Schools Face Threats Nationwide Following Newtown Shooting
(NEW YORK) -- Schools across the country, already on edge following last week's massacre of 20 students and six adults at a Newtown, Conn., elementary school, have been further unnerved following a series of copycat threats, sometimes yielding arrests and caches of deadly weapons.
From California to Connecticut, police in the past five days have arrested more than a dozen individuals in Indiana, Maryland, South Carolina and elsewhere who were plotting or threatening to attack schools.
"After high-profile incidents like the shootings at Columbine and Sandy Hook, threats go off the wall. Some of those threats turn out to be unfounded, but sometimes those incidents propel people planning legitimate threats," Ken Trump, a national school safety consultant, told ABC News.
Many of these incidents turned out to be little more than young people acting out or seeking attention, but in some cases police found significant stockpiles of firearms and ammunition.
Just a few hours after the world learned what happened inside the halls at Sandy Hook Elementary School, police arrested a 60-year-old Indiana man who had allegedly threatened to "kill as many people as he could before police stopped him," according to the police report, at an elementary school in Cedar Lake, Ind.
When Von Meyer was arrested, just 1,000 feet from Jane Ball Elementary School, police confiscated $100,000 worth of guns and ammunition, including 47 weapons, from his home. The school was placed on lockdown.
Meyer's case was taken by the Lake County public defender's office, but an attorney has not yet been assigned. He has been charged with seven crimes, including felonious intimidation, and an automatic "not guilty" plea was made on his behalf at a hearing on Tuesday.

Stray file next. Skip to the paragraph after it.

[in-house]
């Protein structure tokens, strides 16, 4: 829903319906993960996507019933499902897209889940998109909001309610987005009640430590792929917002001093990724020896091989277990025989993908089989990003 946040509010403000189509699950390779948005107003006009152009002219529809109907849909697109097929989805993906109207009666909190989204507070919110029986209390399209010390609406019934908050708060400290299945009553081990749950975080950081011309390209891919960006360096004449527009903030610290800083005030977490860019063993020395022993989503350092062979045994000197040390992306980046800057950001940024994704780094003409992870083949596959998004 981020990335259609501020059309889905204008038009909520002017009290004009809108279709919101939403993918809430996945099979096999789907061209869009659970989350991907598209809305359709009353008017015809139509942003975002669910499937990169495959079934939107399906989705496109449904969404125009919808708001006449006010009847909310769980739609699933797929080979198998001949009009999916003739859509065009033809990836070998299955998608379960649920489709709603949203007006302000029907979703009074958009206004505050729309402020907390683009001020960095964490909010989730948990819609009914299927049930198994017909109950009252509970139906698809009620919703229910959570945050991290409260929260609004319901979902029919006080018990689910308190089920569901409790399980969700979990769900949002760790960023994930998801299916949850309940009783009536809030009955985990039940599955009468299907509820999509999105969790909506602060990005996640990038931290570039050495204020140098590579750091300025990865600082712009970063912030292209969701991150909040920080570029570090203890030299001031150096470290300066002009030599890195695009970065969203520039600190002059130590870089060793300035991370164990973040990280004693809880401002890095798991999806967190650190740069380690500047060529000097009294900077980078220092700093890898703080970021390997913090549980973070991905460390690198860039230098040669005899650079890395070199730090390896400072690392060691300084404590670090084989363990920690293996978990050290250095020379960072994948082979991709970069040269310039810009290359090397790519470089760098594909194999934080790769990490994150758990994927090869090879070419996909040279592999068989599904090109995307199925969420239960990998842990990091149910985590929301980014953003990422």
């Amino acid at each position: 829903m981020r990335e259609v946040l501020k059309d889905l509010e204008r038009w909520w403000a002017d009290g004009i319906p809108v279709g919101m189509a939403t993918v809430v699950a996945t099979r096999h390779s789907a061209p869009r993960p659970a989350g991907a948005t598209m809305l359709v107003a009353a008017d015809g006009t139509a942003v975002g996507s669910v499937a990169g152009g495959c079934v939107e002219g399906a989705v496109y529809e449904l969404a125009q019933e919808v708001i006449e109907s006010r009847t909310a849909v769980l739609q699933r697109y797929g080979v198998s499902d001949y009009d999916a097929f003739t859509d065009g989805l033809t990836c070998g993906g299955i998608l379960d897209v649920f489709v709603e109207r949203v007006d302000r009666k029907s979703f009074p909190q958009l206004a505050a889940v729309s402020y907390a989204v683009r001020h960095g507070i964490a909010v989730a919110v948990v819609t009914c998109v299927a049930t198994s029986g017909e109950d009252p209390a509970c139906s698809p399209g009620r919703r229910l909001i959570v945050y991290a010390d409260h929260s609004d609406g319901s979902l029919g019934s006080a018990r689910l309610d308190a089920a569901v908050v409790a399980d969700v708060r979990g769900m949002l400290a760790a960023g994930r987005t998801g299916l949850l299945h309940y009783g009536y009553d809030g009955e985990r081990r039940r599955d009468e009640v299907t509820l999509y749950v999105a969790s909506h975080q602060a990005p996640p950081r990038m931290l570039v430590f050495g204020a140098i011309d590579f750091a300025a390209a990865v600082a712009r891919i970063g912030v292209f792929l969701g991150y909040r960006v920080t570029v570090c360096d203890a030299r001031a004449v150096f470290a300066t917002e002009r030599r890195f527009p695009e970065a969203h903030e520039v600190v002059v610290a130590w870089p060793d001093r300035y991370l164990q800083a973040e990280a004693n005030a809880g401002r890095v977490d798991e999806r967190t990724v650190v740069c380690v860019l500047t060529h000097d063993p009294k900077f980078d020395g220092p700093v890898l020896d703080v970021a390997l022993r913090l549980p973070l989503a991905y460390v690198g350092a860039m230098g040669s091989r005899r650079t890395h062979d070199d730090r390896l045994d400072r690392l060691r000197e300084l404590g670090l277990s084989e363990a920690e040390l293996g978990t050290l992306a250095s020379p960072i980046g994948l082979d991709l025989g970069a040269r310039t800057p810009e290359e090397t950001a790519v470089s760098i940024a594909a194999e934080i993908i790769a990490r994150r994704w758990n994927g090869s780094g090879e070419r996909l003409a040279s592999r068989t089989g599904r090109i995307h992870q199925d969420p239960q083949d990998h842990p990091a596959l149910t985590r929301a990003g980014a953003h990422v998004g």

Many of the suspects arrested in the wake of the Connecticut shooting were themselves school students -- teenagers or young adults.
On Wednesday, in Laurel, Md., an unidentified student at Laurel High School was taken to the hospital and placed under psychiatric evaluation after school security officials found maps of the school and lists of students they believed he planned to kill.
Authorities called the evidence a "credible threat." The student, however, was not arrested or charged with a crime.
In Columbia, Tenn., police arrested Shawn Lenz, 19, who on Saturday posted to Facebook that he felt like "goin on a rampage, kinda like the school shooting were that one guy killed some teachers and a bunch of students."
He later told police that "it was stupid" to have written what he did. Lenz was arraigned Tuesday on terrorism and harassment charges and was appointed a public defender. He did not enter a plea.
A Tampa, Fla., school was put on lockdown two days in a row -- Tuesday and Wednesday -- after students found bullets on a school bus. Police there have made no arrests.
Despite the rash of recent threats, anecdotal data compiled by Trump's National School Safety and Security Services and analyzed by Scripps Howard found that there were approximately 120 known but thwarted plots against schools between 2000 and 2010. The list is not comprehensive and many incidents likely went unreported.
Fifty-five of those known threats -- all thwarted -- involved guns and 22 of them involved explosive devices, according to the Scripps Howard report.
"We're getting better at preventing these situations," Trump told ABC News.
But in that same time, there were about 50 lethal school shootings, including the killing of 32 people at Virginia Tech.
"While shootings statistically may be rare, they impact a community and these kids forever," said Trump.
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